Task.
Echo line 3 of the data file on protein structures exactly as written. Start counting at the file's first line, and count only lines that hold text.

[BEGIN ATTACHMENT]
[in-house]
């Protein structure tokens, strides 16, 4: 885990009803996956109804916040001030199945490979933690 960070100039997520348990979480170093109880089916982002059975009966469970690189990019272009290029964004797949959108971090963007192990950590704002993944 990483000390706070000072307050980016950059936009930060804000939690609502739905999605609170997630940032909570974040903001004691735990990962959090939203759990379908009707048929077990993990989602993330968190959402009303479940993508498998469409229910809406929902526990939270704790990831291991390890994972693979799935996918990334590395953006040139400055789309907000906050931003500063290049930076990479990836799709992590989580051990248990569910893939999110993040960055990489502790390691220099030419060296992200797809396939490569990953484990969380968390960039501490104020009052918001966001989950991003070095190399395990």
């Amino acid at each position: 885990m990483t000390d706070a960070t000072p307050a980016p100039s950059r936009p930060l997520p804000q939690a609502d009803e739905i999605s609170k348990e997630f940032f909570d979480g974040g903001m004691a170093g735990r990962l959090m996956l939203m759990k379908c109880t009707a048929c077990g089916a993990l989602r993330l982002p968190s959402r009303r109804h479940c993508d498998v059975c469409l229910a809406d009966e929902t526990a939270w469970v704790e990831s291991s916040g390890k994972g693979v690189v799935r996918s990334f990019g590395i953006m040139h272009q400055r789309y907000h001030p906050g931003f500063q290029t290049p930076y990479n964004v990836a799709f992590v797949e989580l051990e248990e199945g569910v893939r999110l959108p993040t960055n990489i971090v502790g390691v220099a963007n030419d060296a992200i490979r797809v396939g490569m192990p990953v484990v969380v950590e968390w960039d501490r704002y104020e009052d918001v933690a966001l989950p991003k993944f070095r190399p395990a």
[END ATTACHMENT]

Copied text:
């Amino acid at each position: 885990m990483t000390d706070a960070t000072p307050a980016p100039s950059r936009p930060l997520p804000q939690a609502d009803e739905i999605s609170k348990e997630f940032f909570d979480g974040g903001m004691a170093g735990r990962l959090m996956l939203m759990k379908c109880t009707a048929c077990g089916a993990l989602r993330l982002p968190s959402r009303r109804h479940c993508d498998v059975c469409l229910a809406d009966e929902t526990a939270w469970v704790e990831s291991s916040g390890k994972g693979v690189v799935r996918s990334f990019g590395i953006m040139h272009q400055r789309y907000h001030p906050g931003f500063q290029t290049p930076y990479n964004v990836a799709f992590v797949e989580l051990e248990e199945g569910v893939r999110l959108p993040t960055n990489i971090v502790g390691v220099a963007n030419d060296a992200i490979r797809v396939g490569m192990p990953v484990v969380v950590e968390w960039d501490r704002y104020e009052d918001v933690a966001l989950p991003k993944f070095r190399p395990a």